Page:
It will thus be apparent that the gasket member 32 is given a certain amount of initial compression by means of the cap screwsv t9, causing the bonnet t0 exert a compression force upon the gasket rings 29 and 35 whereby the uidsealing surfaces of the gasket 32 are urged into pressure-tight contact with the walled portions of its containing chamber, the inner and outer peripheries of the gasket being retained as previously described. The soft iron gasket 29 is well insulated by 'means of the gasket member 32 and by means of its softness it is forced outwardly to make a joint with the casing surface Il l.

, The upper gasket member 35 is preferably made of a material which resists substantial permanent deformation at high temperatures. Such materials as, for example, ordinary steel alloys possessing high lmoduli of'elasticity and high oompressive strengths have produced satisfactory results. At the same time as a material for the gasket member 29 good results have been obtained with materials having a relatively 'low modulus of elasticity when combined with high compressive strengths such as cast iron for example. It should be appreciatedhowever that the materials for these gaskets may vary depending upon the service requirements.

While the disclosure herein has been particu- 'larly concerned with lvalves in `which the joint 1. A pressure sealed joint for a valve or the like comprising a casing having an opening therein,-

an axially movable bonnet member within the said opening, the casing opening having a substantially unbroken tapered surface dening its annular limits, a back-up member lling a substantial portion of the said opening, the said back-up member having at its lowermost portion a substantially horizontal annular surface, the said bonnet member having an oppositely disposed surface substantially in alignment with the horizontal surface of the back-up member, the respective casing, back-up member and the .bonnet surfaces providing therebetween an annular gasket chamber, an annularly divided gasket hav.- ing superposed portions positioned within the said gasket chamber with a lower gasket portion abutting against the tapered surface of the casing opening and with the upper superposed gasket portion bearing against the horizontal surface of the said back-up member, the opposed surfaces of the annularly divided gaskets tapering inwardly at slightly different angles to provide an included angle therebetween, whereby the lower gasket portion is maintained in pressure sealing relation with the tapered surface of thecasing opening upon predetermined axial movement of the said bonnet member, insulating means inter'- posed in a chamber formed between an annular relieved portion of the lower member of the said divided gasket and an annular shouldered portion of the said bonnet, means for moving the said bonnet axially and thereby effecting initia1 compression of the said divided gasket and the said insulating means. i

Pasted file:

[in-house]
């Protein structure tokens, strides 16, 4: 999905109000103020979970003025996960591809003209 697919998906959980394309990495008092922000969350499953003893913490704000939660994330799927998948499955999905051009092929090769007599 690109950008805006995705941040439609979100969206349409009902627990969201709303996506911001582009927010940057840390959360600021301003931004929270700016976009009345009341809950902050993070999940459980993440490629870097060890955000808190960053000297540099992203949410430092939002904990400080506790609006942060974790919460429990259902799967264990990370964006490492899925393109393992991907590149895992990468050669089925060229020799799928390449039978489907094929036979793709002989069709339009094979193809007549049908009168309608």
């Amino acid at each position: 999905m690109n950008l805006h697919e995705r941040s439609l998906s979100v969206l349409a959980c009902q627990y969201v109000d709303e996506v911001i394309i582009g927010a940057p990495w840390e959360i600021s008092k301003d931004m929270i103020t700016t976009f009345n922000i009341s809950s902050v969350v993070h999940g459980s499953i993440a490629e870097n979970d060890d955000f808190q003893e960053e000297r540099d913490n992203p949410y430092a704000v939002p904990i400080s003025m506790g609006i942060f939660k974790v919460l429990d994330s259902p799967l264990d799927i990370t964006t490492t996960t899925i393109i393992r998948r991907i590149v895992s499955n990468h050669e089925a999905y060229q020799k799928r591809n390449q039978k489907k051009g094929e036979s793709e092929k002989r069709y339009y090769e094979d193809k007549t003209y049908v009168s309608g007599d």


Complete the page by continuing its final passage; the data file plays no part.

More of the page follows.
2. A pressure sealed joint for a pressure vessel or the like comprising a casing having a tapered opening therein, an axially movable bonnet member within the said opening, back-up means axially fixed within the said opening above the tapered portion thereof and having a lower substantially horizontal annular surface, the said Vbonnet member having a shouldered portion, the

, 6 I respective casing, back-up means and the bonnet shouldered portion providing therebetween an vannulargasket chamber, a multi-part gasket comprising a pair of annular members with an included angle therebetween and positioned Within the said gasket chamber, one of said members annularly abutting against the respective surfaces of the tapered opening of thev casing and the other against the horizontal surface portion of the said back-up means, insulating sealing `means interposed in a separate chamber formed between the lower` member of the said multi-part gasket and the shouldered portion of the said bonnet, the said lower member of the said multipart gasket having rim meanson its outer lower periphery for retaining at least an outer portion of the said sealing means, whereby in cooperation with the shouldered portion of the said bonnet a complete retaining chamber for the insulating sealing means is provided said means independent of the fluid pressure for moving the said'bonnet member axially to thereby provide initial compression of the said multi-part gasket and resilient insulating means, the said rim means ofthe lower member of the multi-part gasket normally extending below the plane of theishouldered portion of the said bonnet.


REFERENCES CITED The following references are of record in the le of this patent:

UNITED STATES PATENTS Kofoed et al Mar. 30, 1920

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Referenced by
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U.S. Classification220/240, 220/235, 251/329, 220/378, 251/267
International ClassificationF16K27/08, F16K27/00
Cooperative ClassificationF16K27/08
European ClassificationF16K27/08